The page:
July 24, 2020 at 12:17 pm EDT | by Kaela Roeder
British Consulate General New York hosts intersectional public health panel
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The British Consulate General New York on Wednesday hosted a panel that focused on intersectionality in global public health.

The panel — “International Intersectionality: A Global Perspective on Public Health” — focused on the coronavirus’ impact on vulnerable populations, the parallels between the pandemic and the HIV epidemic and how mental health has been impacted in marginalized communities during the COVID-19 crisis.

Ananda Seeram, the public diplomacy coordinator of the British Consulate General New York, moderated the panel. Anne Aslett, the global chief executive officer of the Elton John AIDS Foundation, British Ambassador Karen Pierce and Phyll Opuku-Gyimah, the executive director of Kaleidoscope Trust and co-founder and director UK Black Pride, were the panelists.

The experts highlighted interventions are needed to protect LGBTQ and people of color such as addressing stigmas and fears in seeking healthcare and acknowledging inequities in healthcare systems worldwide.

Pierce said systemic inequities need to be recognized by governments on a global scale as a first step to addressing widespread public health disparities. Developing and distributing a vaccine for the coronavirus is not the ultimate goal, she said, it is only a part of repairing the damage. 

“Getting the drugs to people is only half the story. It’s what makes them vulnerable in the first place, what prevents them from getting those drugs or prevents them from staying on those drugs are all of the other factors that determine whether you (governments) succeed or fail,” Pierce said.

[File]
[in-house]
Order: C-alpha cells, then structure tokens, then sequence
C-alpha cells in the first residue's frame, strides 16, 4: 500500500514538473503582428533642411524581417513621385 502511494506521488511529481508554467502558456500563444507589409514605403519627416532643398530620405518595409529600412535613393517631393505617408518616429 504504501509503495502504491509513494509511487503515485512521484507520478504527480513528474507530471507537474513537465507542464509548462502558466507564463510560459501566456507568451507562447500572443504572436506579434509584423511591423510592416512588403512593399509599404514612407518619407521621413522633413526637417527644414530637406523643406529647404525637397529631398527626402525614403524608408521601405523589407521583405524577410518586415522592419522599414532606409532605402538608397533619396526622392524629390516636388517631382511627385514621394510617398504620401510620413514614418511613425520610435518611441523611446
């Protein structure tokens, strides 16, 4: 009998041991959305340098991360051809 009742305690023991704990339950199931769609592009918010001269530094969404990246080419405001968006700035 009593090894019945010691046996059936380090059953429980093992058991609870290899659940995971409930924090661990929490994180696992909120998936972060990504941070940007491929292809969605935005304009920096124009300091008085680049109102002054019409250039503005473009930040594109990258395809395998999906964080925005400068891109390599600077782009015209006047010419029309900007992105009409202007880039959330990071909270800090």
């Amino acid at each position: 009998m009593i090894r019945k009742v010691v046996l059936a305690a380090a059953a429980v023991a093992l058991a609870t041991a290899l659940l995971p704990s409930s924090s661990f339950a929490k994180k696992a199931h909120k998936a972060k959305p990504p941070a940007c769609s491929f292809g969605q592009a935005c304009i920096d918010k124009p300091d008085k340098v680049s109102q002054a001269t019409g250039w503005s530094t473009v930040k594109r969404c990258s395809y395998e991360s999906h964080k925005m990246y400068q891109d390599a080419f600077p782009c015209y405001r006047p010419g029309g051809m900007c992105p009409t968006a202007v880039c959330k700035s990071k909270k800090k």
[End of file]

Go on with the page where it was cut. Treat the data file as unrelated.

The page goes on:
Aslett said collecting data is essential to combating the coronavirus and addressing its unequal impact. Gathering data helped broaden research and understanding of the HIV epidemic, as well.

Agencies also need to refrain from “over-labeling” groups affected by the pandemic when evaluating data, Pierce said, as excessive grouping can allow for communities to be missed in the policymaking process and drug distribution, as women in Africa and the Caribbean were during the HIV epidemic. 

“We do label people, we like labeling communities,” said Pierce. “It seems to be something hardwired into our brains. And yet if you’re going to stop the transmission of a disease, you have to look at other things other than your own prejudices.”

In addition, providing resources to marginalized communities is necessary, said Opuku-Gyimah. As regions begin to reopen, personal protective equipment is needed for essential workers to stay healthy. Local community organizations will also need to ensure vaccines are widely accessible and available, she said.

Consistent and accessible messaging and community-based training on the healthcare system can help combat these inequities, Pierce said.

Both the coronavirus and HIV pandemics have bred racism and scapegoating, as well. People of Asian descent are also facing an increase in discrimination like gay men suffered in the early 1980s.

LGBTQ people are also facing coronavirus-fueled discrimination, specifically in South Korea.

Contact-tracing programs in May were found discriminatory by many advocacy groups after a 29-year-old man was reported as going to a variety of nightclubs in Seoul. Local media indicated many of the establishments he visited are popular among LGBTQ South Koreans.

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